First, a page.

Beware of Unfair Contract Terms - Contract Lawyer Auckland – Dukesons Business Law
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The recent review by the Commerce Commission of gym contracts under the unfair contract terms regime should sound a warning to all businesses that have standard contracts with consumers (who can include business customers). Any standard form contracts (contracts that aren’t really negotiable) that are with consumers are subject to the regime, including Terms of Trade, finance contracts, equipment leases, car hire, etc.
Businesses that haven’t had their contracts reviewed are taking the risk that:
- some terms will be unenforceable if they're unfair;
- significant fines can be imposed for having unfair terms;
- adverse publicity could result if a business is investigated or prosecuted for having unfair terms.
It’s hard to know what it takes to get businesses to review their contracts with these risks in mind. Attempts by contract lawyers and consumer lawyers to encourage this have fallen on many deaf ears.
Under the Fair Trading Act, a contract term in a standard from contract will be unfair where it:
- would cause significant imbalance in the parties rights and obligations under the contract, and
- isn’t reasonably necessary to protect the legitimate interests of the party who inserted it; and
- would cause detriment to the other party if relied on.
Gym contracts are service contracts, which obviously provide for ongoing services. Clauses that came under scrutiny included:
- clauses requiring members to give lengthy notice of cancellation e.g. 30 days, when a much shorter period would have been fairer and more reasonable;
- clauses requiring payment of early termination fees - payment of any termination fee would need to be justified as being fair and reasonable having regard to all of the circumstances and in particular, shouldn’t exceed the likely costs or losses caused by the termination;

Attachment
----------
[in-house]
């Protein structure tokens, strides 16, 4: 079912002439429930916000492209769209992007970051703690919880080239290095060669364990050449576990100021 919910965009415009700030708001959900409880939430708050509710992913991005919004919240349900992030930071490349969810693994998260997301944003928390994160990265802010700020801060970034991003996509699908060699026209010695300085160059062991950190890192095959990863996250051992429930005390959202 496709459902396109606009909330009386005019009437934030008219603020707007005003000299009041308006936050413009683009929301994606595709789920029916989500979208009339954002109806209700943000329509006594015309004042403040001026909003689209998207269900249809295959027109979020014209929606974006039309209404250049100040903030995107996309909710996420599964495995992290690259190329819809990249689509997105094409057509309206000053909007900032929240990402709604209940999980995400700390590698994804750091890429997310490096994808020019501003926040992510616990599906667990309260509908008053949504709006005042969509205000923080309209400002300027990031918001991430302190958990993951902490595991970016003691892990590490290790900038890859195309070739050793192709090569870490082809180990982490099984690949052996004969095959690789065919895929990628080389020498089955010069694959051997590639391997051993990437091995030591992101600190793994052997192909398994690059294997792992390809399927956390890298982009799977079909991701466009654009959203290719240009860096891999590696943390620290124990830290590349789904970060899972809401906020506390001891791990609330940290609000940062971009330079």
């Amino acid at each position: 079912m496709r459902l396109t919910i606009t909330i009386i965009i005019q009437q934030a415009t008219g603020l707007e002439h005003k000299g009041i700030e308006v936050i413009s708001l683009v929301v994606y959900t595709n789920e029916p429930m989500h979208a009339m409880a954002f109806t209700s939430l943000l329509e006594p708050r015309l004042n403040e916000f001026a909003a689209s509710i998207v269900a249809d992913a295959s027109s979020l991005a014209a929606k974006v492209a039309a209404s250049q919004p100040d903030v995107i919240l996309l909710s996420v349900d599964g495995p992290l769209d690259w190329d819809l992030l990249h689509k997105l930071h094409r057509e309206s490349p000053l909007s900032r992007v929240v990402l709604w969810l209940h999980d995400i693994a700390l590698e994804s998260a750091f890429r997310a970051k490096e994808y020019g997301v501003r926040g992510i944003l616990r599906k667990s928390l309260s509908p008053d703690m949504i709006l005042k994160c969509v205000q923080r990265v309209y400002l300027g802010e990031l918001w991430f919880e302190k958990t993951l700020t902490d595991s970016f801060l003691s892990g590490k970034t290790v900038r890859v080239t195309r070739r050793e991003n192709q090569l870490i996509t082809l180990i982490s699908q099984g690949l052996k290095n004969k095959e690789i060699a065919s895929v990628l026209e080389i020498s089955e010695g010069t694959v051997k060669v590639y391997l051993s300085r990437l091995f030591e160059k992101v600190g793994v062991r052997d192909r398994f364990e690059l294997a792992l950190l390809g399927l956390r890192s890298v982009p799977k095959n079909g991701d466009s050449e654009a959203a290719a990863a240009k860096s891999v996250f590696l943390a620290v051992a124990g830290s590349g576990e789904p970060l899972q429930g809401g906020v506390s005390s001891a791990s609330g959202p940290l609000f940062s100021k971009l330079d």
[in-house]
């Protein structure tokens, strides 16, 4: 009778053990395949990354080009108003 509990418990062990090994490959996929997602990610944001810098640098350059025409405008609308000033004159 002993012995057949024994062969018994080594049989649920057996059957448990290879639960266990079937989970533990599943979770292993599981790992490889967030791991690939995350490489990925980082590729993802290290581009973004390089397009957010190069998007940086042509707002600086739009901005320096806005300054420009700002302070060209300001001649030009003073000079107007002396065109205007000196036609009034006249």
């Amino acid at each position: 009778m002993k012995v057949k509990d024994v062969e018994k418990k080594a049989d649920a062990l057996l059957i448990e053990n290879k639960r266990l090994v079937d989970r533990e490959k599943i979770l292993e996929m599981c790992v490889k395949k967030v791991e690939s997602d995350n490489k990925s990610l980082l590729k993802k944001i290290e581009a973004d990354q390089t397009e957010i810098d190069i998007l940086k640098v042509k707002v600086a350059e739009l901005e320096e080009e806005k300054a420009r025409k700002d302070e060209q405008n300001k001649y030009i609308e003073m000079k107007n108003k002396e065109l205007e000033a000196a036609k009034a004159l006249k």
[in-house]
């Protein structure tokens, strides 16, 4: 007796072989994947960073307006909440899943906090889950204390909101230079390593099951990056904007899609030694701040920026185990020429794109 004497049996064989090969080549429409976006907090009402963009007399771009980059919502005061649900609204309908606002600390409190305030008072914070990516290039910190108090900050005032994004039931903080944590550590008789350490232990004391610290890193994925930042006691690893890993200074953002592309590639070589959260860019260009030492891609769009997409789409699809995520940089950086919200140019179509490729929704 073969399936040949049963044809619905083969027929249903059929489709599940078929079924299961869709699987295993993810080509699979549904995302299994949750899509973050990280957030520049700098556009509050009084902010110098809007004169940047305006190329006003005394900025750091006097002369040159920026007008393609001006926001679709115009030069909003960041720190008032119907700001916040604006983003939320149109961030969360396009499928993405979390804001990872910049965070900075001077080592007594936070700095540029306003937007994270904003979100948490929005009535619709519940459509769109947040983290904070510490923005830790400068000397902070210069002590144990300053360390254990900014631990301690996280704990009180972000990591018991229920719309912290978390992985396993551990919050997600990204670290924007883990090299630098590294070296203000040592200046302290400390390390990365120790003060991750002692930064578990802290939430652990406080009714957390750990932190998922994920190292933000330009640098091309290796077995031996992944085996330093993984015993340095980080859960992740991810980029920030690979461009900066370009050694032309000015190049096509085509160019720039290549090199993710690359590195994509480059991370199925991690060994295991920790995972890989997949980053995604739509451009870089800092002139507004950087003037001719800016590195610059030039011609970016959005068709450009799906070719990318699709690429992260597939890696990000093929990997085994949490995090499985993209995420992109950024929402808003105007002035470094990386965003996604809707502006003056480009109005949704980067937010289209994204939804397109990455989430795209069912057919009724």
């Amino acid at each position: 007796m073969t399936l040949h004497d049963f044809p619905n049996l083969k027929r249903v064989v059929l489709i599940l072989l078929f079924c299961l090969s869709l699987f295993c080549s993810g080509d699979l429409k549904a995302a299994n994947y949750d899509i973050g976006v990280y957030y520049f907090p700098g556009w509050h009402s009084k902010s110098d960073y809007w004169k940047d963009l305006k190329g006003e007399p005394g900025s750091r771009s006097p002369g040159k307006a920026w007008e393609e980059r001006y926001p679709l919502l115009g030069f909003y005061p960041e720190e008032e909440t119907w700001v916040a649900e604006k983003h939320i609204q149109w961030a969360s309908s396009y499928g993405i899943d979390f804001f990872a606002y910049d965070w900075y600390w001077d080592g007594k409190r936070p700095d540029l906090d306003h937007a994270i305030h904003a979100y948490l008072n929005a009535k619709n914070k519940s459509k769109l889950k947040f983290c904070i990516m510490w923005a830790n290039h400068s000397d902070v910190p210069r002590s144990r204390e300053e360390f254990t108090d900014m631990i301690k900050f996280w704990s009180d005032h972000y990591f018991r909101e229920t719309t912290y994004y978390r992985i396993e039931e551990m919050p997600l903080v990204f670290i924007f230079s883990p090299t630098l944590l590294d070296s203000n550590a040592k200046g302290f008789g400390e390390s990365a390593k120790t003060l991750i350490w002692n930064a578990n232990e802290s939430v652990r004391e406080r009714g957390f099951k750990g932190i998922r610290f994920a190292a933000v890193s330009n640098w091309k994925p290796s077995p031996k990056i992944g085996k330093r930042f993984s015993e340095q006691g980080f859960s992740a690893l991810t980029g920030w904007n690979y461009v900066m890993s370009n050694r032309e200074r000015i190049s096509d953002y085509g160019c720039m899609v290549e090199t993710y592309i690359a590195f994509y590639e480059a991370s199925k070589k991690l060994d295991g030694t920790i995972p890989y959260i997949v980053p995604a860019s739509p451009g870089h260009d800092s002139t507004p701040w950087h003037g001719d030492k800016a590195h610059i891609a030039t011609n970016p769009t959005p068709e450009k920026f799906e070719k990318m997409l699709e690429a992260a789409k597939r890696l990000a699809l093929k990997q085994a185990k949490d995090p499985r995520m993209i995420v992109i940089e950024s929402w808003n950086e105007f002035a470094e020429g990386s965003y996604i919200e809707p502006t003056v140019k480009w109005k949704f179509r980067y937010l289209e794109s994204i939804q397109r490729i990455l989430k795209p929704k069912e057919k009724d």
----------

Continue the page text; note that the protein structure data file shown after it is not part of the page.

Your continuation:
- clauses allowing the gyms to unilaterally vary their services and even the location, without giving members the right to cancel without cost;
- clauses allowing gyms to vary prices, including under fixed term contracts, without giving members the right to cancel without cost;
- clauses excluding or limiting the liability of gyms when this contravened legislation e.g. the Consumer Guarantees Act, or when this would otherwise be unfair or unreasonable;
- clauses stating that the agreement was the entire agreement with a view to excluding liability for representations and statements that were made to customers before they signed up.
The Commerce Commission previously undertook investigations into telco and energy company contracts with consumers and concluded that the contracts contained a considerable number of potentially unfair clauses.
Consumers may include businesses, so some B2B contracts can be caught by the unfair contract terms regime and by the Consumer Guarantees Act. The legislation applies equally to business consumers and non-business consumers where the consumer acquires goods or services of a kind ordinarily acquired for personal domestic or household use or consumption (even though the goods might also be ordinarily acquired for business purposes e.g. computers, motor vehicles, etc).
A business won’t be deemed to be a consumer in certain cases e.g. if they’re acquiring the goods or services to resupply them in trade e.g. the business acquires goods as a retailer (the goods are inventory). Also, if it’s fair and reasonable to do so, it’s possible to contract out of the Consumer Guarantees Act where the consumer is a trader. However, the unfair contract terms regime can’t be contracted out of.
It doesn’t matter whether a trader is large or small, or whether they are providing goods or services. Any standard form contract where there's a dealing with consumers will be caught by the unfair contract terms regime and any supply of goods or services to a consumer will be caught by the Consumer Guarantees Act unless the consumer is in trade and it’s fair and reasonable to contract out of that Act. If fines are imposed for having included unfair terms, they could dwarf any legal costs that would be involved in having a good contract lawyer or consumer lawyer prepare or review the contracts in the first place.
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